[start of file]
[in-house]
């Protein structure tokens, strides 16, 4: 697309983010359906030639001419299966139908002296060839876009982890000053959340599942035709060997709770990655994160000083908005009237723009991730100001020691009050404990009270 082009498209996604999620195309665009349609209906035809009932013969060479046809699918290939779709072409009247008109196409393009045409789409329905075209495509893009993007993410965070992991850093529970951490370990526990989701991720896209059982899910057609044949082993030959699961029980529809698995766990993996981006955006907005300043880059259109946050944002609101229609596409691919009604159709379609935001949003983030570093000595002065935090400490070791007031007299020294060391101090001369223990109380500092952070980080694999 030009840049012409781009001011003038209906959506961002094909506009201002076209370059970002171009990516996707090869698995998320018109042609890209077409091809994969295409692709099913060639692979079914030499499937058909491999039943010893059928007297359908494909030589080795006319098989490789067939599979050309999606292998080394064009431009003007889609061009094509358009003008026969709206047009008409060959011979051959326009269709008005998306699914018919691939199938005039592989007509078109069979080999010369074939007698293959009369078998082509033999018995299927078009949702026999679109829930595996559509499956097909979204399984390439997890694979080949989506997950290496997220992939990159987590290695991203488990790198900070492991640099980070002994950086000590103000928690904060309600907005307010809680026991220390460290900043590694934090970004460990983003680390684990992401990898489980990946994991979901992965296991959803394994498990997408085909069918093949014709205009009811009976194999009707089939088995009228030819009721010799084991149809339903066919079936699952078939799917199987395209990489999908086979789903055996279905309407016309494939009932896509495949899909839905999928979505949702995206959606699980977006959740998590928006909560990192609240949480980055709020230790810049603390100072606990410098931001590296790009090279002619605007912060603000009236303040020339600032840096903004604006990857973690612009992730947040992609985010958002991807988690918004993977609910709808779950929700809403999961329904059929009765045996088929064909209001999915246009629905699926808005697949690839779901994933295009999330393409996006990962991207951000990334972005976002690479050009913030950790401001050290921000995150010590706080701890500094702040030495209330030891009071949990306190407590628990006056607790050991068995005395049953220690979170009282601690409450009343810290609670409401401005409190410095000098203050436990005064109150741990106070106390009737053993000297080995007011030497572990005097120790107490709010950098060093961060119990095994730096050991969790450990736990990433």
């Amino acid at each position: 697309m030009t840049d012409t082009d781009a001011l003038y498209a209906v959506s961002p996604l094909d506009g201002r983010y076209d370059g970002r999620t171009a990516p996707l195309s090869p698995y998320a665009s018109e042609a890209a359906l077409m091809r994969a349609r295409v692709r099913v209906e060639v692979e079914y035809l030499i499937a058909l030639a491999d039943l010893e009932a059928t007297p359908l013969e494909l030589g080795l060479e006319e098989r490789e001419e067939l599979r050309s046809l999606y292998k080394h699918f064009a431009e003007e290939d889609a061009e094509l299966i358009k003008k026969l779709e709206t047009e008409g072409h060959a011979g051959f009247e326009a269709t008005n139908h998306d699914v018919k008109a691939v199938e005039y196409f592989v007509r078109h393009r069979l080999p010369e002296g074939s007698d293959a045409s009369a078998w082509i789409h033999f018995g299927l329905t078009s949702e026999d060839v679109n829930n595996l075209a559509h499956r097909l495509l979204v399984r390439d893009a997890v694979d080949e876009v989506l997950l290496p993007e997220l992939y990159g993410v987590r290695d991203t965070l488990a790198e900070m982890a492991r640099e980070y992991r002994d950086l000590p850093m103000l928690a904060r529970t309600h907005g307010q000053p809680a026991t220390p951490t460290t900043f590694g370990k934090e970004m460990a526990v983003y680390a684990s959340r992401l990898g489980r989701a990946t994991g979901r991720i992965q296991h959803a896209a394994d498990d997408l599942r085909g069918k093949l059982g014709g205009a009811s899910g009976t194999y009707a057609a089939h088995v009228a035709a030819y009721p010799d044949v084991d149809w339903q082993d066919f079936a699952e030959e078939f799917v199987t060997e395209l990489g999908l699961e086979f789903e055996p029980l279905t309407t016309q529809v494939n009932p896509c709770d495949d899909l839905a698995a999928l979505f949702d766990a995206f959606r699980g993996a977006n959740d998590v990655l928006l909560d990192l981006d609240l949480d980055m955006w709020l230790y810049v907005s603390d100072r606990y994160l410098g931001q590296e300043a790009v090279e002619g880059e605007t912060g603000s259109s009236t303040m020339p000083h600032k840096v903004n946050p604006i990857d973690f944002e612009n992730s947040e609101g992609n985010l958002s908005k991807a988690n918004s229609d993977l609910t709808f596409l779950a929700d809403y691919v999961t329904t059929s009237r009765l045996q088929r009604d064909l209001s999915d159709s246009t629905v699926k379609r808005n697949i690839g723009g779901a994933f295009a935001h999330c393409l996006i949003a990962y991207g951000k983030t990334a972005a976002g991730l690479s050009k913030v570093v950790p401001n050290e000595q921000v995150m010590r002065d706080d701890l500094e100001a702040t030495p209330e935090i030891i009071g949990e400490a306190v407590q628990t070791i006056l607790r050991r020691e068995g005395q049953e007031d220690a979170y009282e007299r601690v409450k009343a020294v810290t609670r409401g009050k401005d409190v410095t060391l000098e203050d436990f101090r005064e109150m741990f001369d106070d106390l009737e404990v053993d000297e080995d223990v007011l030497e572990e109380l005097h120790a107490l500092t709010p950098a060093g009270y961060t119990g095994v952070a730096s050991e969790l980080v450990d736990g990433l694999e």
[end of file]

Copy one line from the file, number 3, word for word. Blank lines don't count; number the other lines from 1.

């Amino acid at each position: 697309m030009t840049d012409t082009d781009a001011l003038y498209a209906v959506s961002p996604l094909d506009g201002r983010y076209d370059g970002r999620t171009a990516p996707l195309s090869p698995y998320a665009s018109e042609a890209a359906l077409m091809r994969a349609r295409v692709r099913v209906e060639v692979e079914y035809l030499i499937a058909l030639a491999d039943l010893e009932a059928t007297p359908l013969e494909l030589g080795l060479e006319e098989r490789e001419e067939l599979r050309s046809l999606y292998k080394h699918f064009a431009e003007e290939d889609a061009e094509l299966i358009k003008k026969l779709e709206t047009e008409g072409h060959a011979g051959f009247e326009a269709t008005n139908h998306d699914v018919k008109a691939v199938e005039y196409f592989v007509r078109h393009r069979l080999p010369e002296g074939s007698d293959a045409s009369a078998w082509i789409h033999f018995g299927l329905t078009s949702e026999d060839v679109n829930n595996l075209a559509h499956r097909l495509l979204v399984r390439d893009a997890v694979d080949e876009v989506l997950l290496p993007e997220l992939y990159g993410v987590r290695d991203t965070l488990a790198e900070m982890a492991r640099e980070y992991r002994d950086l000590p850093m103000l928690a904060r529970t309600h907005g307010q000053p809680a026991t220390p951490t460290t900043f590694g370990k934090e970004m460990a526990v983003y680390a684990s959340r992401l990898g489980r989701a990946t994991g979901r991720i992965q296991h959803a896209a394994d498990d997408l599942r085909g069918k093949l059982g014709g205009a009811s899910g009976t194999y009707a057609a089939h088995v009228a035709a030819y009721p010799d044949v084991d149809w339903q082993d066919f079936a699952e030959e078939f799917v199987t060997e395209l990489g999908l699961e086979f789903e055996p029980l279905t309407t016309q529809v494939n009932p896509c709770d495949d899909l839905a698995a999928l979505f949702d766990a995206f959606r699980g993996a977006n959740d998590v990655l928006l909560d990192l981006d609240l949480d980055m955006w709020l230790y810049v907005s603390d100072r606990y994160l410098g931001q590296e300043a790009v090279e002619g880059e605007t912060g603000s259109s009236t303040m020339p000083h600032k840096v903004n946050p604006i990857d973690f944002e612009n992730s947040e609101g992609n985010l958002s908005k991807a988690n918004s229609d993977l609910t709808f596409l779950a929700d809403y691919v999961t329904t059929s009237r009765l045996q088929r009604d064909l209001s999915d159709s246009t629905v699926k379609r808005n697949i690839g723009g779901a994933f295009a935001h999330c393409l996006i949003a990962y991207g951000k983030t990334a972005a976002g991730l690479s050009k913030v570093v950790p401001n050290e000595q921000v995150m010590r002065d706080d701890l500094e100001a702040t030495p209330e935090i030891i009071g949990e400490a306190v407590q628990t070791i006056l607790r050991r020691e068995g005395q049953e007031d220690a979170y009282e007299r601690v409450k009343a020294v810290t609670r409401g009050k401005d409190v410095t060391l000098e203050d436990f101090r005064e109150m741990f001369d106070d106390l009737e404990v053993d000297e080995d223990v007011l030497e572990e109380l005097h120790a107490l500092t709010p950098a060093g009270y961060t119990g095994v952070a730096s050991e969790l980080v450990d736990g990433l694999e």